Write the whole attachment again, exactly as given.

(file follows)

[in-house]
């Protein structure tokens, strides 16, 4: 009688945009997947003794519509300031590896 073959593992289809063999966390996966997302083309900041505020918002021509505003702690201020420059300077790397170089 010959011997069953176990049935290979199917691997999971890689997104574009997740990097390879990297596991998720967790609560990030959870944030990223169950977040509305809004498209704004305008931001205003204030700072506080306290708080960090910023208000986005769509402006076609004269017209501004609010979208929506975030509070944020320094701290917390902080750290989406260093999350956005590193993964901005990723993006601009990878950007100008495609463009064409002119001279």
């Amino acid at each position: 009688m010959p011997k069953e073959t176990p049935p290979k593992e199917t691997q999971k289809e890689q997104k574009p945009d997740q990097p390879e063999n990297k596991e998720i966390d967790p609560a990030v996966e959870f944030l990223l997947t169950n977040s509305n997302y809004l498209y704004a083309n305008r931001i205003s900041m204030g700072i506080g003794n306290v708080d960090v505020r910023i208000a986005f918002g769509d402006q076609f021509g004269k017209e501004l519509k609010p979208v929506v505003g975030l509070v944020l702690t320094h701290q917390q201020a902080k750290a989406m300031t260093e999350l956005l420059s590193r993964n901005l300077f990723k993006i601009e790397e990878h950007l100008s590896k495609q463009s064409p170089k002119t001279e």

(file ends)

[in-house]
């Protein structure tokens, strides 16, 4: 009688945009997947003794519509300031590896 073959593992289809063999966390996966997302083309900041505020918002021509505003702690201020420059300077790397170089 010959011997069953176990049935290979199917691997999971890689997104574009997740990097390879990297596991998720967790609560990030959870944030990223169950977040509305809004498209704004305008931001205003204030700072506080306290708080960090910023208000986005769509402006076609004269017209501004609010979208929506975030509070944020320094701290917390902080750290989406260093999350956005590193993964901005990723993006601009990878950007100008495609463009064409002119001279």
């Amino acid at each position: 009688m010959p011997k069953e073959t176990p049935p290979k593992e199917t691997q999971k289809e890689q997104k574009p945009d997740q990097p390879e063999n990297k596991e998720i966390d967790p609560a990030v996966e959870f944030l990223l997947t169950n977040s509305n997302y809004l498209y704004a083309n305008r931001i205003s900041m204030g700072i506080g003794n306290v708080d960090v505020r910023i208000a986005f918002g769509d402006q076609f021509g004269k017209e501004l519509k609010p979208v929506v505003g975030l509070v944020l702690t320094h701290q917390q201020a902080k750290a989406m300031t260093e999350l956005l420059s590193r993964n901005l300077f990723k993006i601009e790397e990878h950007l100008s590896k495609q463009s064409p170089k002119t001279e």